Both of these methods (LASSO vs. spike-and-slab) can be interpreted as Bayesian estimation problems where you are specifying different parameters. One of the main differences is that the LASSO method does not put any point-mass on zero for the prior (i.e., the parameters are almost surely non-zero a priori), whereas the spike-and-slab puts a substantial point-mass on zero.
In my humble opinion, the main advantage of the spike-and-slab method is that it is well-suited to problems where the number of parameters is more than the number of data points, and you want to completely eliminate a substantial number of parameters from the model. Because this method puts a large point-mass on zero in the prior, it will yield posterior estimates that tend to involve only a small proportion of the parameters, hopefully avoiding over-fitting of the data.
When your professor tells you that the former is not performing a variable selection method, what he probably means is this. Under LASSO, each of the parameters is almost surely non-zero a priori (i.e., they are all in the model). Since the likelihood is also non-zero over the parameter support, this will also mean that each is are almost surely non-zero a priori (i.e., they are all in the model). Now, you might supplement this with a hypothesis test, and rule parameters out of the model that way, but that would be an additional test imposed on top of the Bayesian model.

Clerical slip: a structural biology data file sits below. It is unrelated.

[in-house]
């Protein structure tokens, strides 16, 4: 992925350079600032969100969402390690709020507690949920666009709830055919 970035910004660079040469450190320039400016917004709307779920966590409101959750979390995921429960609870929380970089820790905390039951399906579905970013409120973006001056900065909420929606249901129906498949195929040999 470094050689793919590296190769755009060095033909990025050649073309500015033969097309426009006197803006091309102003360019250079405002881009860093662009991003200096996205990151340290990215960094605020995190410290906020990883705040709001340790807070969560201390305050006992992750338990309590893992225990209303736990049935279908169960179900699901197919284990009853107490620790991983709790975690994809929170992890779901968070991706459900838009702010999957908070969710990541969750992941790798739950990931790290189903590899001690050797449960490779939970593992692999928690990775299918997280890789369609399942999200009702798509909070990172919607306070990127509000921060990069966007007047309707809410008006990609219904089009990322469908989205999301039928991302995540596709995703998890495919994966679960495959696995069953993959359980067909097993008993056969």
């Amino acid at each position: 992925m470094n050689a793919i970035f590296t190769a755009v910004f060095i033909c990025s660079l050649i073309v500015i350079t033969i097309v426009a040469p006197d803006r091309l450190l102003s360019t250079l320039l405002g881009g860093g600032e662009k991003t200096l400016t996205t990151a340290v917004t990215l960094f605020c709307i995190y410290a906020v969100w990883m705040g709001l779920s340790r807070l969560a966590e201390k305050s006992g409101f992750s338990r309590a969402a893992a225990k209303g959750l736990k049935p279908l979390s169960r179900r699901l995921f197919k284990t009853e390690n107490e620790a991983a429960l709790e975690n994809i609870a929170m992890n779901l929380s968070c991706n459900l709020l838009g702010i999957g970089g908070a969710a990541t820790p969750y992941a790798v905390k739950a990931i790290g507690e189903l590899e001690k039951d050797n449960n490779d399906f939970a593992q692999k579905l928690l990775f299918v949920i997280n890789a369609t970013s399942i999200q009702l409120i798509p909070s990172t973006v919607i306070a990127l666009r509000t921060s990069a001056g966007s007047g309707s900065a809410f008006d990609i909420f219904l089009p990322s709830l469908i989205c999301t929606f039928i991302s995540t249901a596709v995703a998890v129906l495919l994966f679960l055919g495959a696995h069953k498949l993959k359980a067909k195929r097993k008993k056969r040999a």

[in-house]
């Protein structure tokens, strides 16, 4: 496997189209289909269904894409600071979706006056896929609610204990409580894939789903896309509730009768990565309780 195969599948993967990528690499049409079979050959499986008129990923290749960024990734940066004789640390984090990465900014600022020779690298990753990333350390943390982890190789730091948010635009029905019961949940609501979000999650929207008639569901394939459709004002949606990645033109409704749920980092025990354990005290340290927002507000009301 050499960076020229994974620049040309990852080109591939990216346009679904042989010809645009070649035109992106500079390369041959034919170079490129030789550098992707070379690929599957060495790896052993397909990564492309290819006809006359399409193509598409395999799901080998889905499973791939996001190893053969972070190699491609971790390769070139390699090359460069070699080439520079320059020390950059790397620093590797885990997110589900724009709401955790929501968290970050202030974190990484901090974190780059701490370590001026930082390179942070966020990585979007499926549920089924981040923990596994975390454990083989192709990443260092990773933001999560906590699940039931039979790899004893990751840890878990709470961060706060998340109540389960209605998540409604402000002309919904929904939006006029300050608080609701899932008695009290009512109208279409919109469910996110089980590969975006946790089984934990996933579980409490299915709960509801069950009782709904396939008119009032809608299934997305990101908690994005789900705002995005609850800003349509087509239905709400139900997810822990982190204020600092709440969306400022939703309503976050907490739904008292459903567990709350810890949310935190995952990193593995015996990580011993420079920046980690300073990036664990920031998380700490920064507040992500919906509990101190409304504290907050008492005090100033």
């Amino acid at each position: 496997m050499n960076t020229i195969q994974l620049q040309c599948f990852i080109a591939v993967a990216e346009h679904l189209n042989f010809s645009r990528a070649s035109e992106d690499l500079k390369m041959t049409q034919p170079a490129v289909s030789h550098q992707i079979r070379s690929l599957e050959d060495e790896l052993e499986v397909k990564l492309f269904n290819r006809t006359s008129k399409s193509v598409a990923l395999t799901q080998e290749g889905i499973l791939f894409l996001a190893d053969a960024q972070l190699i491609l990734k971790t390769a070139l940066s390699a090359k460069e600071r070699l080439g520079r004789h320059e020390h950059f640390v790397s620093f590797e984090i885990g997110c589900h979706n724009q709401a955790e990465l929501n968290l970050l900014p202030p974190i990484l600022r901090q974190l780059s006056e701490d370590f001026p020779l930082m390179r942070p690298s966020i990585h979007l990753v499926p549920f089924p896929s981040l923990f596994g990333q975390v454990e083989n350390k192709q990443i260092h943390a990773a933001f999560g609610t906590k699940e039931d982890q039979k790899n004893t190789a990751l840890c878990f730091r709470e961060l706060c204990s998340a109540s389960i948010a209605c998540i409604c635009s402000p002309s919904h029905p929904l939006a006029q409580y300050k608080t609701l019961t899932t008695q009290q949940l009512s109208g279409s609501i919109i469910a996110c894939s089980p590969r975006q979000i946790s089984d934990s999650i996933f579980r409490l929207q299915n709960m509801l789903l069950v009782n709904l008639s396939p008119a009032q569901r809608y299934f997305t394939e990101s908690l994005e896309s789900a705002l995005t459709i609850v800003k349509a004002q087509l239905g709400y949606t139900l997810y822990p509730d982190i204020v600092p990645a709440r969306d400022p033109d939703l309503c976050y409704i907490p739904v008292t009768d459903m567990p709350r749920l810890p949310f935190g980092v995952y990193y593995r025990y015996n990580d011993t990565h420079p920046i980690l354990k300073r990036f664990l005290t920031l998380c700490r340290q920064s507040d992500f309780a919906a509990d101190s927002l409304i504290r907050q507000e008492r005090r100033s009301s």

The results of Bayesian estimation will reflect a contribution from the data and a contribution from the prior. Naturally, a prior distribution that is more closely concentrated around zero (like the spike-and-slab) will indeed "shrink" the resultant parameter estimators, relative to a prior that is less concentrated (like the LASSO). Of course, this "shrinking" is merely the effect of the prior information you have specified. The shape of the LASSO prior means that it is shrinking all parameter estimates towards the mean, relative to a flatter prior.